Hello and welcome to my newsletter! The format will provide a balance of substantive information, updates on the field of executive functions as well as an opportunity to gain insights into the coaching process. Please feel free to share your comments or suggestions-- I always look forward to hearing from you!
In the past year doctors have reported an increase in those seeking mental health care. The number of ADHD diagnoses have increased. The pandemic has certainly changed our environment, our routines and is shining a light to the difficulties neuro diverse brains experience with boredom, lack of connections, and virtual experiences. As a result in this newsletter, I am highlighting the book ADHD 2.0 by Drs Edward Hallowell and John Ratey. The authors stress that connections, exercise (including balance exercises) and mindfulness can help manage the effects of VAST. In their words, “Connection and exercise make the brain sing.”
I hope you will find the information as insightful as I did.
ADHD 2.0 Highlights
According to Dr. Hallowell, the neuro biologically correct name for ADHD should be VAST. VAST stands for variable attention stimulus trait. Dr. Hallowell states that attention deficit hyperactivity disorder is the wrong term to use because individuals with ADHD have an abundance of attention not a deficit. He explains in detail how boredom is the kryptonite of VAST and states that the only consistent thing about VAST is the lack of consistency. As a result one should expect varied achievements even when performing the same task on a repetitive basis.
What can parents do? In a Nutshell Dr. Hallowell and Dr. Ratey say:
- Be proactive, empower them, allow them to learn to manage their condition and promote their strengths and skills!
- Connect with them and spot their strengths.
- React but don't overreact to the difficulties faced or mistakes made. Do not humiliate them because of their behavior.
- Help them find “the right difficult” and a creative outlet that matches their interests and strengths.
- Adopt a positive framework focused on having a “Ferrari brain where we need to strengthen the brakes.” Focus on learning about VAST and not just treating the disability.
- Strengthen the relationship with effective communication not a lot of interrogation. Keep a positive balance by not providing only criticism, advice, or punishment.
- Recognize the effort.
- Build and strengthen self-esteem: identify unique strengths and interests.
- It’s ok to make mistakes, focus not only on the end result but also on the effort.
- Recognize and celebrate small achievements
* Do you have Vast/ADHD? The above stated tips can work for you too!
Words of wisdom by Dr. Ned Hallowell:
- VAST doesn’t hold people back. “Shame, fear, and ignorance does."
- "Creativity is impulsivity gone right!"
- "See structure as a friend.”
- "Believe in the power of connection!”
Spring break ends and suddenly it feels like a rollercoaster until we hit the end of the academic year. If you are feeling excitement, speed, exhaustion and overwhelm... you are not alone!
One of the constant coaching themes around this time of the year is "how can I tackle EVERYTHING I need to do?", "I will never make it!", "I have so many things to do and not enough time!” and “I am so tired!”
Planning for summer, looking for internships, combined with the papers and finals due right before the end of the academic year can be overwhelming for any student. Add the inconsistency of end of the year schedules, the extra "to do" items, executive function differences, and not enough time to get everything done. Recipe for chaos? Not necessarily - the key is to look at your day and your to do list and chunk things down into manageable bits. Yes, the 'chunking down approach' works wonders here too! Be honest and ask yourself: What can I realistically tackle today? This time of the year allows the opportunity to practice setting daily goals and design the action steps that will help you reach your end of the academic year goals.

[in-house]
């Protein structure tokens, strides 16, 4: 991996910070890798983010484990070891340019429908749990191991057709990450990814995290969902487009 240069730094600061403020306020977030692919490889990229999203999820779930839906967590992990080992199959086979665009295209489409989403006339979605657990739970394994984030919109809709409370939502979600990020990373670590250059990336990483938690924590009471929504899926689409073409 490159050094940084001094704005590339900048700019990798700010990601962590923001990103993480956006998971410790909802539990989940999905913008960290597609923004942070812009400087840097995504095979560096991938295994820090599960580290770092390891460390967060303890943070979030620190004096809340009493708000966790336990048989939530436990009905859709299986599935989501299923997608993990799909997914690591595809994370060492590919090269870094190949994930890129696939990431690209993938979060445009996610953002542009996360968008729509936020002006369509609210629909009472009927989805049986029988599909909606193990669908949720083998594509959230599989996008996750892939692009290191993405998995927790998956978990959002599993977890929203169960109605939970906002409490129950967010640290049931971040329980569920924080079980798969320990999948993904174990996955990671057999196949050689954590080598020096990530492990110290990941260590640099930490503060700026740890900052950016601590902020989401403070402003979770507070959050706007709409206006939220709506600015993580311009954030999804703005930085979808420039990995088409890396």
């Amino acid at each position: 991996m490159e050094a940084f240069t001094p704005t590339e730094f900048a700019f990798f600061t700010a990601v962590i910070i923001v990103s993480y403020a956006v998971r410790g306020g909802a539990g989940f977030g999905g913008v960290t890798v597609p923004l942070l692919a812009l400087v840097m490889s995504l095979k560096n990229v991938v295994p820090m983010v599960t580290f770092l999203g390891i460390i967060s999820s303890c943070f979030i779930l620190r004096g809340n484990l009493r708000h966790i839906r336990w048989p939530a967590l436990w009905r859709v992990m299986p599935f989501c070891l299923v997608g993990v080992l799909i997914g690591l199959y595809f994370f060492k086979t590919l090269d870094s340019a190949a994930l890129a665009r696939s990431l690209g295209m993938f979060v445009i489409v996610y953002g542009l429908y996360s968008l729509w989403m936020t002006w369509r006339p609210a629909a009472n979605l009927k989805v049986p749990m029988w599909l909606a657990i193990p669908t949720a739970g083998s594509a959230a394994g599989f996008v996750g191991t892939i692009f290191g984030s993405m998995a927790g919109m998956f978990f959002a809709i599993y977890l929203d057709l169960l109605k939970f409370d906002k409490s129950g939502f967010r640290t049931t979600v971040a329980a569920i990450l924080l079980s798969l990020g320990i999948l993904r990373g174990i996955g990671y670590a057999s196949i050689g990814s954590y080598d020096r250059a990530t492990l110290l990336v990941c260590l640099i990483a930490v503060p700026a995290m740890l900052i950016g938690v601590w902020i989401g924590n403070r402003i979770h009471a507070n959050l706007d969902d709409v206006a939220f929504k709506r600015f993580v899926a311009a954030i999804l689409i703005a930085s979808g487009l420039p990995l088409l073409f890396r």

There are some general rules that bring a sense of ease to the process.
Simplify, simplify, simplify. What will 'good enough' look like? Don’t stay in the “seeking perfection” rumination space.
Enjoy the nicer weather! Study outside or go for a run as a timed break. Spending time in nature will reenergize you and can improve focus, reduce stress, and boost mood.
- Find a time every day to mindfully slow down (better yet-- find 3 or 4 times to incorporate mini breaks into your schedule! They could be as simple as looking away from the computer and breathing deeply 4 times). The University of Melbourne researchers found that interrupting an attention demanding task by looking at a digital nature image for 40 seconds improved focus and performance. If digital images can have that effect, imagine what a house plant or quick stroll could do!
- Design some simple 'me times' throughout your day and schedule them! (take a walk, listen to music, or drink a cup of tea!)
- Get a good night sleep. Keep a notebook next to your bed and write the things that are in your mind -- 'brain dumping' will allow you to empty your brain and get the sleep you need.
Eat well. Make it part of your daily intention to make the 'best choices’ I can at the moment. Remember that protein will fill you up for a longer time -- so incorporate some high protein snacks into your day!
- Don’t be afraid to say no. Too many things on your plate and a new one is waiting to be added? Self-advocate and ask for what you need. Count to 10 or take time to think about how you will feel adding a new task to your list. Setting boundaries is necessary.
Connect! Make the time to connect with family and friends on a daily basis. Friends keep us grounded and we can 'vent' and recharge with them!
CELEBRATE! Celebrate yourself and all your accomplishments... great AND small.
Ana Isabel Sánchez
@anasanchezllc anasanchezllc.com AnaSanchez